Dungeon Masters Guild
Narrow Results











Back
Plane Shift: Dominaria $0.00
Average Rating:4.5 / 5
Ratings Reviews Total
75 1
25 0
10 1
5 0
0 0
Plane Shift: Dominaria
Click to view
You must be logged in to rate this
Plane Shift: Dominaria
Publisher: Wizards of the Coast
by Cindy B. [Verified Purchaser]
Date Added: 10/26/2019 13:58:12

Plane Shift: Dominaria is a short supplement about the Magic: The Gathering world of Dominaria, a massive world with various domains, races, factions, creatures, and more. As the introduction by the creator mentions, this does not include Urborg, Shiv, and Yavimaya but does include Benalia, Serra, the Tolarian Academies, Vodalia, Belzenlok’s Cabal, Keld, and Llanowar. Each section includes information about the different races, dominant classes, special monsters, and, for most of them, how to build a character from these domains. Notable exceptions to playable races are the merfolk of Vodalia and Belzenlok’s Cabal. However, you do still learn about these domains and how to set adventures in them or pull villain’s from them. They’re very complete.

This is quite an extensive supplement and goes well with Guildmaster’s Guide to Ravnica, despite the fact that they are separate planes. However, both do talk about planes and peoples from the Magic: The Gathering universe and help convert them into D&D-compatible play. This really opens up a whole new world of play and helps give depth and complexity to planar shifts and inter-planar travel in the D&D world.

The supplement is well-written and beautifully creative with gorgeous, evocative artwork. It’s easy to understand, and the artwork helps you picture the world better as well as give you something to show your players. While I do wish there was playable information for Vodalia and the Cabal, I nonetheless love this supplement and have included it in my DM’s folder. A must have!



Rating:
[5 of 5 Stars!]
Plane Shift: Dominaria
Publisher: Wizards of the Coast
by Paul C. [Verified Purchaser]
Date Added: 11/28/2018 22:15:07

Again, not knowing the M:TG side of things, I cannot attest to accuracy or how well this product relates, but I did find it less useful than other Plane Shifts for a D&D game.

From the 'stealing from this for your home game' there is nothing here really. Not much crunch anyway.

There are a couple of races: the birdfolk aven (without the subraces as presented in Amonkhet) which are pretty basic really; and the Keldons (large humans). I do like how different human groups are distinguished and this race certainly stands out and could be used a template for any human, cold-dwelling barbarians. (One racial feature I have a slight problem with though is 'Keldon Resilience'. This grants proficiency in Strength saving throws which kind of persuades a player from NOT playing a fighter or barbarian - the recommended classes for this race. I would add Expertise-type text so that this feature also benefits Keldons that take on barbarian and fighter). There is talk of merfolk but they don't get a write-up (though I know they did in other Plane Shift articles).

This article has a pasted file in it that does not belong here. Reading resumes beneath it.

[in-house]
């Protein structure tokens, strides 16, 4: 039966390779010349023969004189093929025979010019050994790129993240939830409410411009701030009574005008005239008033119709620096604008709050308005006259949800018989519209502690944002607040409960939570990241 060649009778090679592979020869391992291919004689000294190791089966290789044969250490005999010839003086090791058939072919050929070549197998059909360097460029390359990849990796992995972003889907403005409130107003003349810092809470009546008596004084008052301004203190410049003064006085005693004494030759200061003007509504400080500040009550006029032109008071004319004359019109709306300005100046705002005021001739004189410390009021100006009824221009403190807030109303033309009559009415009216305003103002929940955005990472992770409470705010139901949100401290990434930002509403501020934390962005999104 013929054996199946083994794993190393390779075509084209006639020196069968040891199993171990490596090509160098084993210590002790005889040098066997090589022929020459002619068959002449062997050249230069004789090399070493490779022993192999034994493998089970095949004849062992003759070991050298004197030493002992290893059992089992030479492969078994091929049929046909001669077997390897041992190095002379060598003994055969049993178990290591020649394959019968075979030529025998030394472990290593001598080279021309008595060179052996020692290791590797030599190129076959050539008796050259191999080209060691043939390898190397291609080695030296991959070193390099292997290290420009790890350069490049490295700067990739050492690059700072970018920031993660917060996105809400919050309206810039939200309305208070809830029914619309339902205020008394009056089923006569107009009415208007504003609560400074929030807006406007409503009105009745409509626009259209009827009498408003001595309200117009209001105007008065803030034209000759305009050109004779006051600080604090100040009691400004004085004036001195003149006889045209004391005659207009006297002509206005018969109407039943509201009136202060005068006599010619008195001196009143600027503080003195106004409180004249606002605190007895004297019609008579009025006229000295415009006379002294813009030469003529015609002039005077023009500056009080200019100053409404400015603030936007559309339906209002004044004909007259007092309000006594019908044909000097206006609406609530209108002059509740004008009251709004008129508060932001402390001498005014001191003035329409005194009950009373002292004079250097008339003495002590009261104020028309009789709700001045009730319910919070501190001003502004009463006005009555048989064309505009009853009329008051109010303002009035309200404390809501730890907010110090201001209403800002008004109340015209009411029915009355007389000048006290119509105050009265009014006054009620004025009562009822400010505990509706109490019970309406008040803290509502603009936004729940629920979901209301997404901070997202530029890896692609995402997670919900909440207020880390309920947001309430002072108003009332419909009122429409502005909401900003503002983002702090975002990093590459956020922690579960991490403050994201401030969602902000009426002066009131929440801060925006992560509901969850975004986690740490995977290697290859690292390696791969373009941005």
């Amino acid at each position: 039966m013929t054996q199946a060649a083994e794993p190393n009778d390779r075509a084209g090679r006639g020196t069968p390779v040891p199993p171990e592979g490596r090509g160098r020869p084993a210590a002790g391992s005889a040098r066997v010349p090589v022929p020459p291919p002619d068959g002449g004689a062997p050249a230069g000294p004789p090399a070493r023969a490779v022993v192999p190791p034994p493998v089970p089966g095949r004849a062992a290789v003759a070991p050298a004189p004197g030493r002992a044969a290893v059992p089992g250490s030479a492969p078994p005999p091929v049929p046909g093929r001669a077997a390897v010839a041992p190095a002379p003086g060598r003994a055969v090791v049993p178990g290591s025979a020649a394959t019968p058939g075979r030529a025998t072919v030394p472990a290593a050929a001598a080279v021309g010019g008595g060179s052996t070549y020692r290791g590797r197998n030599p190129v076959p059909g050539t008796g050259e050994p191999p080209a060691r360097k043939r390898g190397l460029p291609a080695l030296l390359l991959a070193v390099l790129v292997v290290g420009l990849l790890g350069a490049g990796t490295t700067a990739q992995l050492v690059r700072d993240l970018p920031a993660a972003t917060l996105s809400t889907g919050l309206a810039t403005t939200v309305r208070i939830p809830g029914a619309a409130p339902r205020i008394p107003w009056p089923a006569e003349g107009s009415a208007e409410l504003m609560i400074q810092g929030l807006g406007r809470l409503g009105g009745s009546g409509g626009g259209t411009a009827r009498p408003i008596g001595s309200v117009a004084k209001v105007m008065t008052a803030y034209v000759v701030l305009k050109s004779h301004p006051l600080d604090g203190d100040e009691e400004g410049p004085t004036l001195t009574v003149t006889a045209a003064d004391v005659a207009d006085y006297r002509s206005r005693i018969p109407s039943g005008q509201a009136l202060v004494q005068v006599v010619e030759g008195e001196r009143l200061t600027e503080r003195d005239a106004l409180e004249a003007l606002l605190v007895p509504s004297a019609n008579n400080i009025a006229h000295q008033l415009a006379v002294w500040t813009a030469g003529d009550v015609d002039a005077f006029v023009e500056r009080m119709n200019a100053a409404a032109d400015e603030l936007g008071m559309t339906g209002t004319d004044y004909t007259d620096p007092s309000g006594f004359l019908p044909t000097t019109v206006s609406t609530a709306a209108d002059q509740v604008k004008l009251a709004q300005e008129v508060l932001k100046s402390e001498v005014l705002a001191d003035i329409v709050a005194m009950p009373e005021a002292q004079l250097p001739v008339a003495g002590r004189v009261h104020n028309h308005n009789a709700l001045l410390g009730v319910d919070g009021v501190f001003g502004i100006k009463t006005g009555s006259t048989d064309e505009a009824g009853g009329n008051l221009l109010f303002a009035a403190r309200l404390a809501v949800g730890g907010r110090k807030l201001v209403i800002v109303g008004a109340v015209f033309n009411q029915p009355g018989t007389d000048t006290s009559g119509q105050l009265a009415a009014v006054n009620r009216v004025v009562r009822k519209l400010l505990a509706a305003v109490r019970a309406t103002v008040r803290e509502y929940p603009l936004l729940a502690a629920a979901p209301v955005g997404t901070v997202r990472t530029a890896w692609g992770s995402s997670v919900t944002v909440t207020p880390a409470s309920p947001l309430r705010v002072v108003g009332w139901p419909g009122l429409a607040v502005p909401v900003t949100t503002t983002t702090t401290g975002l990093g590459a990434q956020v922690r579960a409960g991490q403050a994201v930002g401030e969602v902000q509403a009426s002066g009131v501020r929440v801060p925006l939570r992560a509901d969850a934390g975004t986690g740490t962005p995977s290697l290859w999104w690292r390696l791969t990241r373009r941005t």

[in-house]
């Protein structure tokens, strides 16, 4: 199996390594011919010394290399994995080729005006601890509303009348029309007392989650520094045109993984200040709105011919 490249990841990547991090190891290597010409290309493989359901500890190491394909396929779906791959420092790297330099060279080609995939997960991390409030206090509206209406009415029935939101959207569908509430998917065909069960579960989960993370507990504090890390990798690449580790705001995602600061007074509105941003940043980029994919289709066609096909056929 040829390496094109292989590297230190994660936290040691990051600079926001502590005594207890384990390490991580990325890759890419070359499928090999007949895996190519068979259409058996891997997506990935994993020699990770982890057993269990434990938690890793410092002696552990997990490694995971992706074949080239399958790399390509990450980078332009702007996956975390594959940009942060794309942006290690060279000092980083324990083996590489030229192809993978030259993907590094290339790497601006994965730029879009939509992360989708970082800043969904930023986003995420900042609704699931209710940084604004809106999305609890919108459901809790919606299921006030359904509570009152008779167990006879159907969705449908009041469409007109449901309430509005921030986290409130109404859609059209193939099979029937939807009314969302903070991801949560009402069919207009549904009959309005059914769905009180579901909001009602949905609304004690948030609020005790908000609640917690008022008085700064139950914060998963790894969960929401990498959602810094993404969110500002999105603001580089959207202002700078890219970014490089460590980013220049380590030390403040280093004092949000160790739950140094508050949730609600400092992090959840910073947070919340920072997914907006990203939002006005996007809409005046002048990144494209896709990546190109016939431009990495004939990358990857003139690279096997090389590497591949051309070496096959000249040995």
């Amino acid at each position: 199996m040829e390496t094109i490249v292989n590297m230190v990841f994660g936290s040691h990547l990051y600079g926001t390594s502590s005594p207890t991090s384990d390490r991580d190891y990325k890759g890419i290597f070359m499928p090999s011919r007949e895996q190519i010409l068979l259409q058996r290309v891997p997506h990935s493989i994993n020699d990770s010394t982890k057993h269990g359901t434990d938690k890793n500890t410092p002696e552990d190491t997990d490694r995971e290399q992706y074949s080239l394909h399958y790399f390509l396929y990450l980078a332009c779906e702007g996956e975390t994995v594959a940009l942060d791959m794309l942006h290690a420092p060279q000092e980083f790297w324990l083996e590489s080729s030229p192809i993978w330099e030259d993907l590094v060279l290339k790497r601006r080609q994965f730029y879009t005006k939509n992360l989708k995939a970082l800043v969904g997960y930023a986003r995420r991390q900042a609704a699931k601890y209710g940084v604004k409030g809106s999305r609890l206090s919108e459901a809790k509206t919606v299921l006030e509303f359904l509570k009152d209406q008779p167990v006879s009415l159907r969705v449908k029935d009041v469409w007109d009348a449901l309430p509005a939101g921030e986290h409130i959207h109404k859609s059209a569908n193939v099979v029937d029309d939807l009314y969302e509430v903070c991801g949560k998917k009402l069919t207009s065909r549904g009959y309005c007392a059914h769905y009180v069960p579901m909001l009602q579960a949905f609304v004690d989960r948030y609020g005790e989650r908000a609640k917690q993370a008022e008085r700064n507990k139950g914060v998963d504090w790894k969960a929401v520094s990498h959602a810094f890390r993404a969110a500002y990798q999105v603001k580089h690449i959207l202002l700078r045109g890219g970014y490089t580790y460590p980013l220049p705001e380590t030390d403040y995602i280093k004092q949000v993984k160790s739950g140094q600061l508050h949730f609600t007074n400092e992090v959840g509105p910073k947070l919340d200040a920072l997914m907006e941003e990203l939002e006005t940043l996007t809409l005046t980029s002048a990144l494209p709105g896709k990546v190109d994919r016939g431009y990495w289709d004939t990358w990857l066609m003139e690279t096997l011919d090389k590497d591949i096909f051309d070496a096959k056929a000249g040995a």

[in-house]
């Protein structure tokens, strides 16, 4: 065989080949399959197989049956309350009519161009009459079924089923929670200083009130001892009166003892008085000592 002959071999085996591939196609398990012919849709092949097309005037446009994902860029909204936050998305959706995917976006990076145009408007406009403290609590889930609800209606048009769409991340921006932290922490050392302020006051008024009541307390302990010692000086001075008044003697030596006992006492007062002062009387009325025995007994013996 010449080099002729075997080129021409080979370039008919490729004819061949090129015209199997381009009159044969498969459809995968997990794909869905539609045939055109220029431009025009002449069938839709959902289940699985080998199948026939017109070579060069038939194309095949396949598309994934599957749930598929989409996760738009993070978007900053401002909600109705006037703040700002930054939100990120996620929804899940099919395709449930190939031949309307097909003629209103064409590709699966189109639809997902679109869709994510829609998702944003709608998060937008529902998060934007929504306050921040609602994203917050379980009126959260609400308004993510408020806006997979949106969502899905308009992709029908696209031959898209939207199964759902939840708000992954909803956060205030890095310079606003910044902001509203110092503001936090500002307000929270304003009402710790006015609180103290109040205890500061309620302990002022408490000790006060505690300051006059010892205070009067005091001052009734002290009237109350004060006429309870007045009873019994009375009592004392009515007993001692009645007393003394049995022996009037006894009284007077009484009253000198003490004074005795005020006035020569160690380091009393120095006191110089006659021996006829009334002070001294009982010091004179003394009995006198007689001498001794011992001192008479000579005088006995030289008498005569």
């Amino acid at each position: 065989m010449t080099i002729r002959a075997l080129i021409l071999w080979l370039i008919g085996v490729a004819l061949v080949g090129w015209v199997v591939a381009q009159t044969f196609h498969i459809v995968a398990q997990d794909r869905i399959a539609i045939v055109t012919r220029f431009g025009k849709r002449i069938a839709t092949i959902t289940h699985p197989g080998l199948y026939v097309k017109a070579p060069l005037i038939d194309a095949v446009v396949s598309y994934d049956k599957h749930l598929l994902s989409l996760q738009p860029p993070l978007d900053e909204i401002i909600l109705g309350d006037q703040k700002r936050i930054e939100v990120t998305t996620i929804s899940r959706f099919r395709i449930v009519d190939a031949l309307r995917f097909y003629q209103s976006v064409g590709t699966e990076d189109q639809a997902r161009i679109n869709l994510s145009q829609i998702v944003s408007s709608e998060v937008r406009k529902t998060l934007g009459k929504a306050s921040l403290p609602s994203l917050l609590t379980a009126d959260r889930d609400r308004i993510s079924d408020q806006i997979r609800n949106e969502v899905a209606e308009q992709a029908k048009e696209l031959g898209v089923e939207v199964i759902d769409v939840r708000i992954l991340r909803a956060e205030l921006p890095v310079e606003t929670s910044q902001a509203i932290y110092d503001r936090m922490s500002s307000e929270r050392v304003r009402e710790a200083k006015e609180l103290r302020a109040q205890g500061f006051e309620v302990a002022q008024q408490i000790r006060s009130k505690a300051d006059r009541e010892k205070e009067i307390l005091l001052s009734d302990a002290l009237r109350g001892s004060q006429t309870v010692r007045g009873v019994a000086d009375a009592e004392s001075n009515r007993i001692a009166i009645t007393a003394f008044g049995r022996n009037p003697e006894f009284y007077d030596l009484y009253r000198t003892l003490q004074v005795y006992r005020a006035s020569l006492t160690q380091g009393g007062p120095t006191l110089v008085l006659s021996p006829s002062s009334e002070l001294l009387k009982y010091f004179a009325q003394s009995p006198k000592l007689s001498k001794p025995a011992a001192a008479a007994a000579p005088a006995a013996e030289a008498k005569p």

The land itself and the divisions of people sounds very interesting. It looks like a very good setting, but this Planeshift does not give a lot away. One of the large headings is 'The Seven Pillars of Benalia', but does not make clear what those 'pillars' are. If you are very familiar with Dominira already the lack of information in here probably won't bother you - and b/c the setting is already 'standard' fantasy, it is spelled out there is not a lot you need to do.

If you get this for crunch, there is not much. A couple of races (one a human variant), some bonds and signature spells for an evil cult, oh, and some very cool reptillian creatures (the elves ride) with stats.

This Planeshift is less useful than Amonkhet (which I just reviewed), but it does have me intrigued about the plane. I love the map and it does sound like a pretty straight forward fantasy setting. I also like the races and relationships between them. Even better, I like that many standard races seem to be absent. I am a strong believer in settings being defined as much by what they do not have.



Rating:
[3 of 5 Stars!]
Displaying 1 to 2 (of 2 reviews) Result Pages:  1 
Back
0 items